UBC Faculty Research and Publications

‘Real-world’ health care priority setting using explicit decision criteria: a systematic review of the literature Cromwell, Ian; Peacock, Stuart J; Mitton, Craig, 1972-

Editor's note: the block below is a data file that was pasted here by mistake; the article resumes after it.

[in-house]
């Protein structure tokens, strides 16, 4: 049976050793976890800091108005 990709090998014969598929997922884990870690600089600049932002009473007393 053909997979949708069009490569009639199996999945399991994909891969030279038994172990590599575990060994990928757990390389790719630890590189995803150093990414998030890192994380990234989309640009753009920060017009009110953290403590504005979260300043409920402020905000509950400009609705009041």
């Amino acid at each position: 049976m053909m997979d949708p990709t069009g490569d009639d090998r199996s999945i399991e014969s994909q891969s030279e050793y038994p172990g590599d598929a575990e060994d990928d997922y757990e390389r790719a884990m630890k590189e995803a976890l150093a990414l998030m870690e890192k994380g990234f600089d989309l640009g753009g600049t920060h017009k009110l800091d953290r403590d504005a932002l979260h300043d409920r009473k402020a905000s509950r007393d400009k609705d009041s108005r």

Background: Health care decision making requires making resource allocation decisions among programs, services, and technologies that all compete for a finite resource pool. Methods of priority setting that use explicitly defined criteria can aid health care decision makers in arriving at funding decisions in a transparent and systematic way. The purpose of this paper is to review the published literature and examine the use of criteria-based methods in ‘real-world’ health care allocation decisions. Methods A systematic review of the published literature was conducted to find examples of ‘real-world’ priority setting exercises that used explicit criteria to guide decision-making. Results We found thirty-three examples in the peer-reviewed and grey literature, using a variety of methods and criteria. Program effectiveness, equity, affordability, cost-effectiveness, and the number of beneficiaries emerged as the most frequently-used decision criteria. The relative importance of criteria in the ‘real-world’ trials differed from the frequency in preference elicitation exercises. Neither the decision-making method used, nor the relative economic strength of the country in which the exercise took place, appeared to have a strong effect on the type of criteria chosen. Conclusions Health care decisions are made based on criteria related both to the health need of the population and the organizational context of the decision. Following issues related to effectiveness and affordability, ethical issues such as equity and accessibility are commonly identified as important criteria in health care resource allocation decisions.

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